I'm up in Denver this week at our national conference. It's kind of a drag that it's in Denver, just an hour north of home, but it's still okay. Yesterday I sat in on a session presented by Chris Tripoli
, restaurant consultant from Houston, Texas.
When he said "Your guest's perception becomes your reality." I was instantly reminded of my days in college when I was waiting tables at Grisanti's
. I had this guy sit alone at my table and order the french onion soup. He had this eerie quality about him that all these years later has stayed with me.
When I brought him his soup, I carefully handed it to him and gave my normal disclaimer, "careful this is very hot." As I left, he quickly called me back to the table and said the soup wasn't hot. I apologized, took the soup back to the kitchen and exchanged it for a bowl that came right off the line. It was so hot that I had to use a towel to carry it out to him. I set it on the table and waited for him to eat it. He spooned up a mouthful and as I watched the steam roll off the spoon, he stuffed the entire spoon in his mouth and shook his head saying, it's still cold.
"WHAT THE...!" Is all I could think. "Okay." is all I could say. I carried the scalding bowl back to kitchen and told the expediter the problems I was having. I took another bowl, stuck it in the industrial microwave and ran it until the cheese began to bubble, carried it out and returned a few minutes later saying, "I think I have Satan in my section." He still wanted it hotter.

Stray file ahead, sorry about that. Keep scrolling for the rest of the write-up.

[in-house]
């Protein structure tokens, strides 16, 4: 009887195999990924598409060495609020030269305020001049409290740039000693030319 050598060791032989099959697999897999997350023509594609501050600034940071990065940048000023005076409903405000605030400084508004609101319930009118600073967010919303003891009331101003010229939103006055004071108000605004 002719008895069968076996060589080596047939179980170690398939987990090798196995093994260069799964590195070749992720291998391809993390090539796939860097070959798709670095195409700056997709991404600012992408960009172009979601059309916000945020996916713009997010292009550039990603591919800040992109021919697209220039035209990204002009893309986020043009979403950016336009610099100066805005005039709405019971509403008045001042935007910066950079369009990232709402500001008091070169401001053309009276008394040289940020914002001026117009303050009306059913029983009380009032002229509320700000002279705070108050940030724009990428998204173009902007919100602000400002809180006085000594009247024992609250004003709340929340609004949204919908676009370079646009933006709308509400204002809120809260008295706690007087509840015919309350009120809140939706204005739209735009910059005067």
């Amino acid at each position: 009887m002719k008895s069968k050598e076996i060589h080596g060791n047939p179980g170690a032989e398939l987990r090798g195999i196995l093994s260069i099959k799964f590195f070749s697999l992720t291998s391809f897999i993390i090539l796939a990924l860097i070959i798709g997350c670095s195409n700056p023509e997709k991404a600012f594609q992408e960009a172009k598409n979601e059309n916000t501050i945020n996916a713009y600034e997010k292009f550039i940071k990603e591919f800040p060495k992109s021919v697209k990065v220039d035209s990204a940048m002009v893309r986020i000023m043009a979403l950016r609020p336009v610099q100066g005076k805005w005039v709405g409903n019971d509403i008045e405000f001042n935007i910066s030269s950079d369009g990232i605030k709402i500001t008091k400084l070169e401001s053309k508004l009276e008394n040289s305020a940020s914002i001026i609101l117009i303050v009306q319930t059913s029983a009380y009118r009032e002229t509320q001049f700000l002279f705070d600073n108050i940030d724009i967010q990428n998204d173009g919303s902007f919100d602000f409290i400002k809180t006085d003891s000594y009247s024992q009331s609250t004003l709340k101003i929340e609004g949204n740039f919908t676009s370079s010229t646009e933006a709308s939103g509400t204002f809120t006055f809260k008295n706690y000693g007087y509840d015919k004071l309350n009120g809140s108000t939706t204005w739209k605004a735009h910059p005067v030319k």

Again I stuck a new bowl to the microwave and ran it until I thought it was going to explode. Finally Mr. Satan agreed that the bowl of molten lava wasn't quite hot enough for him, but it would be fine. He was tired of waiting. I went back to the kitchen and ran my hands under cold water to soothe the burns I received through the towels I used to carry the bowls out.
His perception that the soup wasn't hot enough became my reality. Regardless that I knew the soup was at least twice as hot as we normally serve it, his perception was that it was cold. So, my reality was the soup was cold.
My thoughts that this guy was Satan became the reality that this guy was my guest and he would get what he wanted. I had to have a dual conversation to satisfy him. One conversation was my perception, the other conversation was my new reality. One of the keys to exceptional customer service is the ability to carry on this dual conversation internally while externally only displaying kind words meeting your guests reality.
Labels: customer service